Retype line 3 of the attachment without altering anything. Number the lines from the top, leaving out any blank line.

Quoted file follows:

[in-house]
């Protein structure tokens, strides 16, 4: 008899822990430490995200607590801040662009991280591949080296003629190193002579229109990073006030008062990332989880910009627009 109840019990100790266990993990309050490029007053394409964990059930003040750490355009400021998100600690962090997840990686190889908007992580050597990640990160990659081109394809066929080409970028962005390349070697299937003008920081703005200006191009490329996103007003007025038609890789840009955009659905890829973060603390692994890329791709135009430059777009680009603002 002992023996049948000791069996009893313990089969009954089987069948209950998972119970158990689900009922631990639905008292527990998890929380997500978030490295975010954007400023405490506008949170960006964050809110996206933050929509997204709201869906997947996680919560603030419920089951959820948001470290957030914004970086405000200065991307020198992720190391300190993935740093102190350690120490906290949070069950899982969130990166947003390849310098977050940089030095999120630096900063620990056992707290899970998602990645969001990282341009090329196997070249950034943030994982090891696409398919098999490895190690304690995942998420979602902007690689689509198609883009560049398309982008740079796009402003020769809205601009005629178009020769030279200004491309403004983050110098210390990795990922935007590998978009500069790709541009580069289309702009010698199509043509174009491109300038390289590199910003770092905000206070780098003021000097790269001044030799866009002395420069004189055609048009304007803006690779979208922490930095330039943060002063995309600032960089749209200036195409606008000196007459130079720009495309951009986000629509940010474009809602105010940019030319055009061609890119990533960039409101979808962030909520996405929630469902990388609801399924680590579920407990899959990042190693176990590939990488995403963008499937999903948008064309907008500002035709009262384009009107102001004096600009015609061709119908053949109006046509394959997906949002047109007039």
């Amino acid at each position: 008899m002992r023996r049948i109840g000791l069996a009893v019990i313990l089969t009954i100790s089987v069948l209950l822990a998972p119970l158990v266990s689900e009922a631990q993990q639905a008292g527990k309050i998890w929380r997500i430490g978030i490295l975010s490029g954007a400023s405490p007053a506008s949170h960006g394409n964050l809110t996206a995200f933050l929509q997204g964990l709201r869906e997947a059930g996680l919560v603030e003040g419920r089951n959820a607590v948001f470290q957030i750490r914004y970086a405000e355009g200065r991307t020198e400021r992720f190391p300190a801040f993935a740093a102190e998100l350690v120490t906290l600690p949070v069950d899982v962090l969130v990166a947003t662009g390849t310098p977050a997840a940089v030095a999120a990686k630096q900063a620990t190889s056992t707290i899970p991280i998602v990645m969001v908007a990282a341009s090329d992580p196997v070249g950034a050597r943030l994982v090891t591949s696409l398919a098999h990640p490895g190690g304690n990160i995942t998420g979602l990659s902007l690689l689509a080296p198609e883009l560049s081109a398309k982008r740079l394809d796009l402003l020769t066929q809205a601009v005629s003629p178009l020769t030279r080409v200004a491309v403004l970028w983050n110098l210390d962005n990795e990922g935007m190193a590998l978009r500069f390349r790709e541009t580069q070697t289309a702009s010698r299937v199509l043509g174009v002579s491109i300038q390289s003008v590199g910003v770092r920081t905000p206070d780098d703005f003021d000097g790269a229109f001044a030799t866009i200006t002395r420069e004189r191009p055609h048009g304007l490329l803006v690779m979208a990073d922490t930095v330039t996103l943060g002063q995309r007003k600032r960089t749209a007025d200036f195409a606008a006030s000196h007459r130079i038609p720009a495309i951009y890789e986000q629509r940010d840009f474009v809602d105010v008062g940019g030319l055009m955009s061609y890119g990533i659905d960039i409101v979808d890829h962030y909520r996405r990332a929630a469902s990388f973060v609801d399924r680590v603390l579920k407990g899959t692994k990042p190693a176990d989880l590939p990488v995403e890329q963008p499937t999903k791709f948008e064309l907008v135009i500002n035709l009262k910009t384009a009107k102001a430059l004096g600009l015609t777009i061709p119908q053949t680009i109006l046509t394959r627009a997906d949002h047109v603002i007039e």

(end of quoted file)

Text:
């Amino acid at each position: 008899m002992r023996r049948i109840g000791l069996a009893v019990i313990l089969t009954i100790s089987v069948l209950l822990a998972p119970l158990v266990s689900e009922a631990q993990q639905a008292g527990k309050i998890w929380r997500i430490g978030i490295l975010s490029g954007a400023s405490p007053a506008s949170h960006g394409n964050l809110t996206a995200f933050l929509q997204g964990l709201r869906e997947a059930g996680l919560v603030e003040g419920r089951n959820a607590v948001f470290q957030i750490r914004y970086a405000e355009g200065r991307t020198e400021r992720f190391p300190a801040f993935a740093a102190e998100l350690v120490t906290l600690p949070v069950d899982v962090l969130v990166a947003t662009g390849t310098p977050a997840a940089v030095a999120a990686k630096q900063a620990t190889s056992t707290i899970p991280i998602v990645m969001v908007a990282a341009s090329d992580p196997v070249g950034a050597r943030l994982v090891t591949s696409l398919a098999h990640p490895g190690g304690n990160i995942t998420g979602l990659s902007l690689l689509a080296p198609e883009l560049s081109a398309k982008r740079l394809d796009l402003l020769t066929q809205a601009v005629s003629p178009l020769t030279r080409v200004a491309v403004l970028w983050n110098l210390d962005n990795e990922g935007m190193a590998l978009r500069f390349r790709e541009t580069q070697t289309a702009s010698r299937v199509l043509g174009v002579s491109i300038q390289s003008v590199g910003v770092r920081t905000p206070d780098d703005f003021d000097g790269a229109f001044a030799t866009i200006t002395r420069e004189r191009p055609h048009g304007l490329l803006v690779m979208a990073d922490t930095v330039t996103l943060g002063q995309r007003k600032r960089t749209a007025d200036f195409a606008a006030s000196h007459r130079i038609p720009a495309i951009y890789e986000q629509r940010d840009f474009v809602d105010v008062g940019g030319l055009m955009s061609y890119g990533i659905d960039i409101v979808d890829h962030y909520r996405r990332a929630a469902s990388f973060v609801d399924r680590v603390l579920k407990g899959t692994k990042p190693a176990d989880l590939p990488v995403e890329q963008p499937t999903k791709f948008e064309l907008v135009i500002n035709l009262k910009t384009a009107k102001a430059l004096g600009l015609t777009i061709p119908q053949t680009i109006l046509t394959r627009a997906d949002h047109v603002i007039e």